By Torben B. Sørensen,
The latest version of the integration tool SAP PO is a pure Java solution that runs faster and pro- vides new opportunities for communication with EDI systems.
The new version of SAP Process Orchestration is both smarter and faster than its predecessor. Thus, there are strong arguments in favour of upgrading. But companies must consider a number of aspects before deciding, advises SAP expert Peter Kreiner from NNIT.
SAP Process Orchestration (PO) 7.31 is the latest version of SAP’s tool to tie the systems together. It is a strategic tool that turns a collection of isolated information islands into an integrated whole.
SAP PO is used both internally, where, for example, it can connect the financial system with the HR department’s systems, and externally, where it expedites orders and invoices between trading partners.
So far, SAP PO been structured as a combination of Java technology and SAP’s own ABAP stack. But PO 7.31 is a pure Java solution. “This means that there is no need to translate between the two languages. In practice this means that the system has become seven to ten times faster. And at the same time, the hardware requirements are now 40 per cent lower,” says Peter Kreiner.
Thus, PO 7.31 can run on less expensive hardware, so there may be money to be saved by switching.
In addition to the improved performance, SAP PO 7.31 also offers new functionality. If the system is to communicate with an external Electronic Data Interchange (EDI) system, you must use an adapter for the trade standard that the partner uses. This could, for example, be X.12 or EDIFACT.
Previously SAP did not deliver adapters, so it was necessary to invest in adapter software from other software houses, such as Seeburger. But with the new version, you can now buy adapters directly from SAP.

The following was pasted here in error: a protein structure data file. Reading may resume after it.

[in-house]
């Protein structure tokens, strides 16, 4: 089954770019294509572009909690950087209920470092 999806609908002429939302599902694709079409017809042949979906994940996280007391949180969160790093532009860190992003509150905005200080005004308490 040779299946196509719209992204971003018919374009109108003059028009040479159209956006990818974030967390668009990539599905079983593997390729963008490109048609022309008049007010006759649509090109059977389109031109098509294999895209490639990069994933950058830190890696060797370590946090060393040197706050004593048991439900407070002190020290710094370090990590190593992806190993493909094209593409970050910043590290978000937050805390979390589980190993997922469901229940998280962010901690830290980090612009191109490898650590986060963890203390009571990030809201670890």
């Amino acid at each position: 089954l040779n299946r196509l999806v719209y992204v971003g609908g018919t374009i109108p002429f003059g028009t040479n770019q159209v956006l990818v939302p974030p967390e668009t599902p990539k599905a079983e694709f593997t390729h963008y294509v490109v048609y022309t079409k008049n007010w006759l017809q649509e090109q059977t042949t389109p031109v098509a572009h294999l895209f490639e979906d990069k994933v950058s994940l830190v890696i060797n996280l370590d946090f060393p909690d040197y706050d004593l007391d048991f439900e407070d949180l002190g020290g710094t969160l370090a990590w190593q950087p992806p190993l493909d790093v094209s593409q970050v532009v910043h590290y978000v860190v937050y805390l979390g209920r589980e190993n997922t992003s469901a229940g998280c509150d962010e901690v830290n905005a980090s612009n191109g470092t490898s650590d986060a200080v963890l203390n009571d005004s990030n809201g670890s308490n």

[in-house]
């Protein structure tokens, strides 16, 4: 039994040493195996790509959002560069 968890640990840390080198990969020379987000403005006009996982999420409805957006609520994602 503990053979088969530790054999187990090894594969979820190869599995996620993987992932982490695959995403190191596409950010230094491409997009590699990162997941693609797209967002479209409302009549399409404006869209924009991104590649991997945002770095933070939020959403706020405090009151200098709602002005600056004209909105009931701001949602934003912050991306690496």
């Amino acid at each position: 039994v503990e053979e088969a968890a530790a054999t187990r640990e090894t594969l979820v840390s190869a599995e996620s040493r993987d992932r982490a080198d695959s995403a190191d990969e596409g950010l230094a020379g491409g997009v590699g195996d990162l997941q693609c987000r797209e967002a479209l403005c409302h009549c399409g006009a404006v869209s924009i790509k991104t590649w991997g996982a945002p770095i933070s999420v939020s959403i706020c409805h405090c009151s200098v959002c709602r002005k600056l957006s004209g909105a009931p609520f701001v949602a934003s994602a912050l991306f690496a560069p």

“You can avoid having to buy adapters from Seeburger, which many find expensive and hard to use. However, there are differences in how you pay for them: At SAP, you pay based on how many partners you integrate to, while with Seeburger, you pay by document type. So it is an individual assessment about whether it can pay to switch,” he says.
The transition to pure Java is not without chal- lenges. If the business has developed business processes with cross-component Business Process Management (ccBPM), they cannot be easily moved. Therefore, they must be newly developed in the BPM tool that is part of SAP PO 7.31.
“If you have many processes, it might pay to continue with two software stacks, which use both Java and ABAP. But the future of the product is clearly Java, so at some point you have to change,” says Peter Kreiner.
Some of NNIT’s clients handle more than 700,000 messages in their PO system every day. It might be that all orders come in that way. Thus, the PO is a critical system where downtime costs a lot of money. Therefore, the transition to the new version must be planned very carefully.
“We recommend that businesses, together with us, prepare a detailed plan for how the transition is to take place. Here we must clarify the level of ambition: Do we want to move everything, includ- ing wanted and unwanted elements, or take this opportunity to clean up the system? This is also a good opportunity to have the documentation updated so that you have complete control over what happens where in the system,” he says.
Peter Kreiner recommends to the vast majority of clients that they carry out ongoing migration rather than upgrading everything at once. In this way, the task can be divided into partial projects. This limits the risk should unforeseen problems occur.